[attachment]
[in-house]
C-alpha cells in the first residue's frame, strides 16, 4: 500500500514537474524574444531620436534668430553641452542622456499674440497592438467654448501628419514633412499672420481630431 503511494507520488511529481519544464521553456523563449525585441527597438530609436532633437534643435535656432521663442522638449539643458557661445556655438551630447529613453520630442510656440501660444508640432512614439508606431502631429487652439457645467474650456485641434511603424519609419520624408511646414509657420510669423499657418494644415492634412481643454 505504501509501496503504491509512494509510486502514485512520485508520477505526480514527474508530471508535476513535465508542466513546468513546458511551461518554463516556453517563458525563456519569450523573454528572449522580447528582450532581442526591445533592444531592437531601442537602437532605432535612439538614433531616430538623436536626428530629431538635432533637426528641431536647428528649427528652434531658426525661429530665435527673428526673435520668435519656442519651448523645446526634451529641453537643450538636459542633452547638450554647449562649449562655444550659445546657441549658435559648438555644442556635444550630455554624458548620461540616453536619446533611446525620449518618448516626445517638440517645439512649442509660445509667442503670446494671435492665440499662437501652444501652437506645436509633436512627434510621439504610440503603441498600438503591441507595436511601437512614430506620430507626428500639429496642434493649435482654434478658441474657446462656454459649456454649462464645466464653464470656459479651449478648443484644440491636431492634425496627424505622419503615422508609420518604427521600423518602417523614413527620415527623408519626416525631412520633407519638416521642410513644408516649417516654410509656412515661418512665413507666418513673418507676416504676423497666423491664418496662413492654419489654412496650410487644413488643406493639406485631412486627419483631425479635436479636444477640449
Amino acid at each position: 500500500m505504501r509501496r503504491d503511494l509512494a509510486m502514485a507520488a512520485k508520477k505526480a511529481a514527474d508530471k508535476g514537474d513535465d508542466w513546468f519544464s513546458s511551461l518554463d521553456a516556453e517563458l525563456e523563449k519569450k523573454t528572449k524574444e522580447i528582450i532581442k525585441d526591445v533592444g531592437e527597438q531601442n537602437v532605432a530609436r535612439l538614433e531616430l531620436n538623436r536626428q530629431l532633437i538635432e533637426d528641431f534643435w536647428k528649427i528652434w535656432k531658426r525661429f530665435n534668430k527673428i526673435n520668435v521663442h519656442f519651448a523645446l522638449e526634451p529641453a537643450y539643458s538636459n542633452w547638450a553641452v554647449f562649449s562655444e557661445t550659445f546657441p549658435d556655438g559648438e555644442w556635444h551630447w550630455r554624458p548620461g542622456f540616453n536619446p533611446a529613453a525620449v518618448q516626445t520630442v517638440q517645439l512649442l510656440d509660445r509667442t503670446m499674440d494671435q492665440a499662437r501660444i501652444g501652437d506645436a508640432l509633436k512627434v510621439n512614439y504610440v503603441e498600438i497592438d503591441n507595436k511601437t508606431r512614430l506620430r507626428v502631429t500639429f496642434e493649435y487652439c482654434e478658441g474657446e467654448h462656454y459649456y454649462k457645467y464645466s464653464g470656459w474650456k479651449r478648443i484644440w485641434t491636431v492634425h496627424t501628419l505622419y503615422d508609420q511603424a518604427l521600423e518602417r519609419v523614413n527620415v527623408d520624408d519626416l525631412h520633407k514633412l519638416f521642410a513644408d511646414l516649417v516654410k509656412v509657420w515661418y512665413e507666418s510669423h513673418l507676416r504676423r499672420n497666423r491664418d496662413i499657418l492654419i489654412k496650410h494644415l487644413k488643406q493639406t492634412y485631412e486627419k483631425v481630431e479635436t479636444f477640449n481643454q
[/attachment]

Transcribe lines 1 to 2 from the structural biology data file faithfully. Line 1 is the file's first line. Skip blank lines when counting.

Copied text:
[in-house]
C-alpha cells in the first residue's frame, strides 16, 4: 500500500514537474524574444531620436534668430553641452542622456499674440497592438467654448501628419514633412499672420481630431 503511494507520488511529481519544464521553456523563449525585441527597438530609436532633437534643435535656432521663442522638449539643458557661445556655438551630447529613453520630442510656440501660444508640432512614439508606431502631429487652439457645467474650456485641434511603424519609419520624408511646414509657420510669423499657418494644415492634412481643454 505504501509501496503504491509512494509510486502514485512520485508520477505526480514527474508530471508535476513535465508542466513546468513546458511551461518554463516556453517563458525563456519569450523573454528572449522580447528582450532581442526591445533592444531592437531601442537602437532605432535612439538614433531616430538623436536626428530629431538635432533637426528641431536647428528649427528652434531658426525661429530665435527673428526673435520668435519656442519651448523645446526634451529641453537643450538636459542633452547638450554647449562649449562655444550659445546657441549658435559648438555644442556635444550630455554624458548620461540616453536619446533611446525620449518618448516626445517638440517645439512649442509660445509667442503670446494671435492665440499662437501652444501652437506645436509633436512627434510621439504610440503603441498600438503591441507595436511601437512614430506620430507626428500639429496642434493649435482654434478658441474657446462656454459649456454649462464645466464653464470656459479651449478648443484644440491636431492634425496627424505622419503615422508609420518604427521600423518602417523614413527620415527623408519626416525631412520633407519638416521642410513644408516649417516654410509656412515661418512665413507666418513673418507676416504676423497666423491664418496662413492654419489654412496650410487644413488643406493639406485631412486627419483631425479635436479636444477640449